Reading is a habit of compounding growth. When reading, you'll learn more, and you'll generate ideas and motivation for making other changes.
Reading books means you're getting more concentrated thinking on a topic. It's also harder and requires patience and attention than reading an article for example.
The real cause of reading too few books is that you don't enjoy it enough.
Don't feel compelled to finish a book that has become boring, predictable or unhelpful. Start a new one. You can have many books through various states of completion. Some won't be finished, and that's okay. Reading less is worse than having a few go unfinished.
An obstacle to your reading habit is not having enough interesting books waiting to be read.
Create a list of potentially good books. If you have a Kindle or eReader, get samples of any book you might want to read — Source your wishlist from suggestions from other writers and authors. When someone recommends a book on a blog or tweet, add it to your wishlist.
Audiobooks tend to increase your overall quantity since listening is possible in situations when reading is not.
Since voice conveys more information through tone and pacing, audiobooks can be great where you want an emotional resonance with the ideas.
Reading takes more effort and attention than mindless scrolling. Don't allow attention-grabbing media to compete with your reading time. Limit your media use to specific times in the day.
When you are weaned from the habit of continually checking in, you'll find it a lot easier to sit and read a book without getting restless.
Set aside 30 minutes before sleep for reading. This habit helps to relax you for better rest. You will also have read a lot of books by the end of the year.
If you read 25 pages a night, you can finish more than 30 books a year with this time alone.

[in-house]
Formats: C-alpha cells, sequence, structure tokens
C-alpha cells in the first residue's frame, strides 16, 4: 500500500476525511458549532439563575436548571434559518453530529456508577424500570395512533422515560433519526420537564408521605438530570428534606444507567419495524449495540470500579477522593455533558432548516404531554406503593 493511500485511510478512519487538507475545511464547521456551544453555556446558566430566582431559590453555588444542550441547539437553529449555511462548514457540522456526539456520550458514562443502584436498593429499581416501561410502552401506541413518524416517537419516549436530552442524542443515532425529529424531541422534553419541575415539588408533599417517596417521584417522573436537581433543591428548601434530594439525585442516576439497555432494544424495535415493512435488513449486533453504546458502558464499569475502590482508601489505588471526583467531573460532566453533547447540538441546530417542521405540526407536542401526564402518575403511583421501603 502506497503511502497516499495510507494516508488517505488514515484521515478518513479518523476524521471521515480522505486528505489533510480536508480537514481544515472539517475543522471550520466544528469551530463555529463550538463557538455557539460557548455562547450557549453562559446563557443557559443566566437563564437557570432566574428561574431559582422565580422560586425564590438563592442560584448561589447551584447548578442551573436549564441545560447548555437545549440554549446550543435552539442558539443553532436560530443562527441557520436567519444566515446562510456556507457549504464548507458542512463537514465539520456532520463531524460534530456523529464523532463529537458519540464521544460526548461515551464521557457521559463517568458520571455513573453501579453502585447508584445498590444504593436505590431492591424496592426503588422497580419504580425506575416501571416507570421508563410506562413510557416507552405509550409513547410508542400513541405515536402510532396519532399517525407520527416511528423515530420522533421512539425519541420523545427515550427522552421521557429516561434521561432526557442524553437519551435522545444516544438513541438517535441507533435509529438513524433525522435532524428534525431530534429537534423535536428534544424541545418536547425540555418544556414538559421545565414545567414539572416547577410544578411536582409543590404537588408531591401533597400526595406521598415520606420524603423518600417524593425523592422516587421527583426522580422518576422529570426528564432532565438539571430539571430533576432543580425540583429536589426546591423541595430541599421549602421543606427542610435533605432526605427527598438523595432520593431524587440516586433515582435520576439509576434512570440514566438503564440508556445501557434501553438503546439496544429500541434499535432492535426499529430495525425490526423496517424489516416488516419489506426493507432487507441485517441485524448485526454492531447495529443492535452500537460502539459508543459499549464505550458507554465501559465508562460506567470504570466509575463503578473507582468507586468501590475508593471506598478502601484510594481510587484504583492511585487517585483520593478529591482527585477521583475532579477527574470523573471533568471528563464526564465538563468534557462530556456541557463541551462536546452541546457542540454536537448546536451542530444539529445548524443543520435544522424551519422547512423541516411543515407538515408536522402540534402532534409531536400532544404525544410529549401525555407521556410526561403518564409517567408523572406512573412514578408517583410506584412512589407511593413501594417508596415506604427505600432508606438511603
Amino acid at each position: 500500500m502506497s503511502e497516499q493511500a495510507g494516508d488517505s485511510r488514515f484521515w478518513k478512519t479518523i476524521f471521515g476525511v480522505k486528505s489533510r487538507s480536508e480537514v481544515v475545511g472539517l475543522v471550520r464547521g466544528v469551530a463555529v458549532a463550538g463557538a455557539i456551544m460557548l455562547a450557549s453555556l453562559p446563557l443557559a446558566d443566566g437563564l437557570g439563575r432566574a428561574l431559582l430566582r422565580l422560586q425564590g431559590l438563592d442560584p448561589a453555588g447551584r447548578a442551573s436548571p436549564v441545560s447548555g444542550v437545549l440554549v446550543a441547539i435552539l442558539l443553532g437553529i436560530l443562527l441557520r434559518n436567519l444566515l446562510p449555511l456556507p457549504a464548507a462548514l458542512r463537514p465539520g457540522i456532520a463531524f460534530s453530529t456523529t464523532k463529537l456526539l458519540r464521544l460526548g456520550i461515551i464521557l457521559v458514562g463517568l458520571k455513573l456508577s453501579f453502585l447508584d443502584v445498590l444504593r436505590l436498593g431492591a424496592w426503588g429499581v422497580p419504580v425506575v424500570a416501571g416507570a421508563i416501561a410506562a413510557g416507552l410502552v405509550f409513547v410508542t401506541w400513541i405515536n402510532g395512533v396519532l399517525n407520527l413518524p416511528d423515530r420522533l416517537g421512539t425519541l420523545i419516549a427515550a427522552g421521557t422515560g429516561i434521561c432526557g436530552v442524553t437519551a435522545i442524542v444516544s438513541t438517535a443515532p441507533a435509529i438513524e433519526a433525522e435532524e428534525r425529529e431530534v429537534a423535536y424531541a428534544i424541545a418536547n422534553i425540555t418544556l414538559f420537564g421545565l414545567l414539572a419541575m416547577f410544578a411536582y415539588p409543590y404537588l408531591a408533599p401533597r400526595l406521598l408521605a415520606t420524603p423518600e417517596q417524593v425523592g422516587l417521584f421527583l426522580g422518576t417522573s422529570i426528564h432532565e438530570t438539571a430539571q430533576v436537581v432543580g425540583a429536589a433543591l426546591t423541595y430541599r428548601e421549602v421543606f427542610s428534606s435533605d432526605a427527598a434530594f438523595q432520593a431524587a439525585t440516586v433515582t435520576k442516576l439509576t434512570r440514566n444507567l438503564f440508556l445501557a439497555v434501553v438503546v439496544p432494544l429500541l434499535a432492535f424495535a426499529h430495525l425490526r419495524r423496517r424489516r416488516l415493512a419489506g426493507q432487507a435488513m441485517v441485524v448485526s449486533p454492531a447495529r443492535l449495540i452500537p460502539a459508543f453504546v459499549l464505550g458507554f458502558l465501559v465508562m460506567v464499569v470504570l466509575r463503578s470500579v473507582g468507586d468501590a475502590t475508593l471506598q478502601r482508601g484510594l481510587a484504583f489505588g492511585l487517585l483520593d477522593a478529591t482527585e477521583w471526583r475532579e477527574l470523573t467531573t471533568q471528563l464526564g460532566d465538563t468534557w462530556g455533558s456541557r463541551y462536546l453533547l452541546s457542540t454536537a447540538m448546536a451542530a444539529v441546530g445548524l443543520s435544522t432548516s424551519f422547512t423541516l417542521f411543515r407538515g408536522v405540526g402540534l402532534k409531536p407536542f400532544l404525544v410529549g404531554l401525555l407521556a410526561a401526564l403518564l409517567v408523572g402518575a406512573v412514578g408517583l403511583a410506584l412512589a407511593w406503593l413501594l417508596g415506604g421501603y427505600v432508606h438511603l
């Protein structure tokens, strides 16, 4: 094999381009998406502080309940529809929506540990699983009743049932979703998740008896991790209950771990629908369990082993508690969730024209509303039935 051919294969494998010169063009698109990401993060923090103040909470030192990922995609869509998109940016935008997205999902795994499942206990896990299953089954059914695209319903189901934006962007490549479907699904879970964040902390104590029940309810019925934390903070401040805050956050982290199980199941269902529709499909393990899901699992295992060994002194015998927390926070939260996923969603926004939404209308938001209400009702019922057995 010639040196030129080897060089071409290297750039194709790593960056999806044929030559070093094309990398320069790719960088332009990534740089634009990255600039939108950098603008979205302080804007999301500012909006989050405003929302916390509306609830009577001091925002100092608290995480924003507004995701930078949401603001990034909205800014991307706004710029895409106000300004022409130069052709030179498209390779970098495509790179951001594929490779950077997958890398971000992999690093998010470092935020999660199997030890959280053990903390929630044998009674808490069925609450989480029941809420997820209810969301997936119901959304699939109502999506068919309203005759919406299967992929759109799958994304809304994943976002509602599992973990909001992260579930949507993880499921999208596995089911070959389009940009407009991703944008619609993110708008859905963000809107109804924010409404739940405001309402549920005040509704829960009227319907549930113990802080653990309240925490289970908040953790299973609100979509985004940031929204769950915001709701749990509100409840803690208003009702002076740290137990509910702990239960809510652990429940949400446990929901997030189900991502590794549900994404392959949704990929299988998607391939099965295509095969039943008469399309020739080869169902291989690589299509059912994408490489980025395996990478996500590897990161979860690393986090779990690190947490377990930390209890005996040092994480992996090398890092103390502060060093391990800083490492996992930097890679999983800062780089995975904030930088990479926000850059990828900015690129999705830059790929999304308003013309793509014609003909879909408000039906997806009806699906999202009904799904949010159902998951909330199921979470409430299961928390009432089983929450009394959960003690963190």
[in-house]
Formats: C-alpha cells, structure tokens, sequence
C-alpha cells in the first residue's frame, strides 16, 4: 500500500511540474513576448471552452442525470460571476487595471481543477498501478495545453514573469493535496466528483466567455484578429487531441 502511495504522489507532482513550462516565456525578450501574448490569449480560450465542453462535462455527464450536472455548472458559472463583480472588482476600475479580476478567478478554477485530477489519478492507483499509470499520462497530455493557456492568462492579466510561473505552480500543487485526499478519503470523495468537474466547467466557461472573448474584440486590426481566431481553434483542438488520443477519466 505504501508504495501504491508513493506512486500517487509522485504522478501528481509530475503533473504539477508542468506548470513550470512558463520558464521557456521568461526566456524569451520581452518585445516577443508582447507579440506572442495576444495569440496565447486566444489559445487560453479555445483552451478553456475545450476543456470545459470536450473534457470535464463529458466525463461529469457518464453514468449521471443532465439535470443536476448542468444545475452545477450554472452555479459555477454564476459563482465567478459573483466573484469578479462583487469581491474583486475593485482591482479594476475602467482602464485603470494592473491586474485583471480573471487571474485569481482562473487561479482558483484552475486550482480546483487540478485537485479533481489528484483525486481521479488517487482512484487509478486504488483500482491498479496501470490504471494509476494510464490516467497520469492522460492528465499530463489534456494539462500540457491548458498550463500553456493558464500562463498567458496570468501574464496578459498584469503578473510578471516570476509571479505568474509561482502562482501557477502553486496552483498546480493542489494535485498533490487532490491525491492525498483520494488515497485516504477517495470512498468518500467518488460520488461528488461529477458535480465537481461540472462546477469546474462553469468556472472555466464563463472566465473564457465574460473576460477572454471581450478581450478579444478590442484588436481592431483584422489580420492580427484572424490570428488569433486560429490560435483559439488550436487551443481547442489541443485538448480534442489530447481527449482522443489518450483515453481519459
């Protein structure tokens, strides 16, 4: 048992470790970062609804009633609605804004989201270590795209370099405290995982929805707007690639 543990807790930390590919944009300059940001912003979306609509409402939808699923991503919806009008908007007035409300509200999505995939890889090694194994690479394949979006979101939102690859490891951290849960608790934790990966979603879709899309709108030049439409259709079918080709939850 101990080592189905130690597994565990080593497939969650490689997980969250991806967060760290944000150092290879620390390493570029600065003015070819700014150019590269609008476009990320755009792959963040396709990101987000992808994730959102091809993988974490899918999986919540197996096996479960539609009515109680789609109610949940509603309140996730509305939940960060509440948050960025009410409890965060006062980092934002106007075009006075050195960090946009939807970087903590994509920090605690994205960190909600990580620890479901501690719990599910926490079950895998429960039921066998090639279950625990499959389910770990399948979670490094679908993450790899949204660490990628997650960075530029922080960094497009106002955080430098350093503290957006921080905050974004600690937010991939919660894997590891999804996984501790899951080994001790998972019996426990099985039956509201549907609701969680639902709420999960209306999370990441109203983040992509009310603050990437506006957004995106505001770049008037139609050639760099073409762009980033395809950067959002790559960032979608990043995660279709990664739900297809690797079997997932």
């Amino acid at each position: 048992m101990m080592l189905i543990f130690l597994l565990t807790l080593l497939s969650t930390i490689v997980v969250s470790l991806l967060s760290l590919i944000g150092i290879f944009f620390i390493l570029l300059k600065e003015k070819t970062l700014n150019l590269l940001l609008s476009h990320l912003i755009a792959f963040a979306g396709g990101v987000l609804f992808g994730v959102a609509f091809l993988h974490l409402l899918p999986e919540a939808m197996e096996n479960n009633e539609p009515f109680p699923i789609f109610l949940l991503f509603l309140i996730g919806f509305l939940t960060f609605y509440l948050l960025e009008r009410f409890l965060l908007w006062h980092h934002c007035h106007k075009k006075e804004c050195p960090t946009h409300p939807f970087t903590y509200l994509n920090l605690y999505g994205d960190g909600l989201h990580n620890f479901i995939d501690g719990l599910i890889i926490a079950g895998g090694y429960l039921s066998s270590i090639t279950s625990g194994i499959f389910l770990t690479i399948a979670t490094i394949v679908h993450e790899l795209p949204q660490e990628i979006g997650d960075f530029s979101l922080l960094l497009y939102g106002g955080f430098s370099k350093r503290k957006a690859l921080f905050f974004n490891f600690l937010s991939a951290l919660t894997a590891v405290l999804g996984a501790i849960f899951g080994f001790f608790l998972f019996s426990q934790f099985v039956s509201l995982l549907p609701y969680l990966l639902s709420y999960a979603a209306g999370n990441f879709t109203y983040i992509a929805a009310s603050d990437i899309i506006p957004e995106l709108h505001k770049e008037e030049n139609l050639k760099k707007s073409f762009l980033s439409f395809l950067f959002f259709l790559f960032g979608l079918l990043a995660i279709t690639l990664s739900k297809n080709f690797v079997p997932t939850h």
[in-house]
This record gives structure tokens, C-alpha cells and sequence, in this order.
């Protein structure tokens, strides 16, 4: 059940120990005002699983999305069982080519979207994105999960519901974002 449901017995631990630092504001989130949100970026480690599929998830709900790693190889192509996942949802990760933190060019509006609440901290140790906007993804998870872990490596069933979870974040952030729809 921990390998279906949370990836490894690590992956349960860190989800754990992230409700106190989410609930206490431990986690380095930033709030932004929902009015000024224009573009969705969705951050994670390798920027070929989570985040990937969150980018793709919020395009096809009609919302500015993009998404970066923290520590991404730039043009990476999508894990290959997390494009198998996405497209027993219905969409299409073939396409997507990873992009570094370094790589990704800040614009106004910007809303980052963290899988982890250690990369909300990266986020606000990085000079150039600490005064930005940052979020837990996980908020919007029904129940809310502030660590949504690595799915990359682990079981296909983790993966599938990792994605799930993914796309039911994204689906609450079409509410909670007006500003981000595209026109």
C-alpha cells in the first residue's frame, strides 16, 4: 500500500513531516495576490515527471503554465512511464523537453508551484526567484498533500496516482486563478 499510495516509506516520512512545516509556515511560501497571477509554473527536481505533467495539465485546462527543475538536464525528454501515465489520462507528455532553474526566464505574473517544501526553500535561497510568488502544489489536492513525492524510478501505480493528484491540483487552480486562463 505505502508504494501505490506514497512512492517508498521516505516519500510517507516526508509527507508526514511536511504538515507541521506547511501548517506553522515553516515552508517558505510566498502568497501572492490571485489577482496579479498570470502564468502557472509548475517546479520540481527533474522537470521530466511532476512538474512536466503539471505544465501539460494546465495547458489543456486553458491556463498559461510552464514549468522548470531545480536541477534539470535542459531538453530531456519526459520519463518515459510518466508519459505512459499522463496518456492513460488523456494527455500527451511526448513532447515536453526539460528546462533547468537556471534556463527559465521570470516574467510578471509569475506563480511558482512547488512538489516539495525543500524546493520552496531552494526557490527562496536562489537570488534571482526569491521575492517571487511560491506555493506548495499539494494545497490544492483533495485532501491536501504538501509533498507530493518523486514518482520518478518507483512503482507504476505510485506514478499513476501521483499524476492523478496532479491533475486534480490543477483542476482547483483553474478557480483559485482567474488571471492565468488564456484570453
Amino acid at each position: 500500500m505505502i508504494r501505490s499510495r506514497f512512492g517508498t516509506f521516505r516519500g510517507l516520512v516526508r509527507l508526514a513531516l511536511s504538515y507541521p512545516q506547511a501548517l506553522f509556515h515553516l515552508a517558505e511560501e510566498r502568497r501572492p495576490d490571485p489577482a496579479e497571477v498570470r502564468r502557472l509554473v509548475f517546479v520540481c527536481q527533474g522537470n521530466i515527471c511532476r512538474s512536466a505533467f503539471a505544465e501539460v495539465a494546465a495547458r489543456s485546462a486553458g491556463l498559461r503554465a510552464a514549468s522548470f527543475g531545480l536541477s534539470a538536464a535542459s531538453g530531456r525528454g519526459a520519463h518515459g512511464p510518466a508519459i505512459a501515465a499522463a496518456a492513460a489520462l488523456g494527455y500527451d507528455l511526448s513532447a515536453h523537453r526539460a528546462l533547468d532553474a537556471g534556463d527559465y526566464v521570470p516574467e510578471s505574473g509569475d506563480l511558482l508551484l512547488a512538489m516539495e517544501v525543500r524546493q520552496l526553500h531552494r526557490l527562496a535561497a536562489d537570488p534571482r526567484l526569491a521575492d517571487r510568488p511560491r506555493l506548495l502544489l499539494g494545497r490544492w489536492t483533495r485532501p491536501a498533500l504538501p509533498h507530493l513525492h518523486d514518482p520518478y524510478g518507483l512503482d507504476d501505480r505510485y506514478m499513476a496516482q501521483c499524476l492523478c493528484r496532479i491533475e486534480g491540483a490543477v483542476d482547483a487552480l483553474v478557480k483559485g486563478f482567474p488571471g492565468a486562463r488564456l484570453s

Turn your habit of continually checking for social media updates into something useful.
Apps on the phone are attention-grabbing. If the apps are removed or limited to only certain times in a day, you can reduce the need to check your phone.
A project that spans multiple books is helpful to really explore a topic in-depth.
What’s a topic that fascinates you? What would you like to know much more about? The science of persuasion? The history of espionage? Pick a topic and make a cluster of books to add to your list.
Change begins with a system. The key to reading more books is to modify your environment to support these habits now.
Take action now, and you'll read far more in the year ahead.
A reading habit can help you in numerous ways.
Learning isn't just the process of storing information, but it is also a process where we can prepare particular actions for certain contexts. Learning is cue-driven and context-based, as much as habit-formation.
By seeing habits-as-learning, we then recognize that what we do is not only a matter of self-discipline but also of exploration and experimentation. When we begin to see learning and habits for what they are we can then use this knowledge to learn better and make better habits.
Regardless of which reading method you use, the evidence points towards the fact that speed comes at the sacrifice of understanding.
Depending on what you’re reading, this might not necessarily be a bad thing: If you’re trying to get through a dry piece to capture a few key points or you are going through a short piece that’s easy to understand, speed reading strategies might make sense.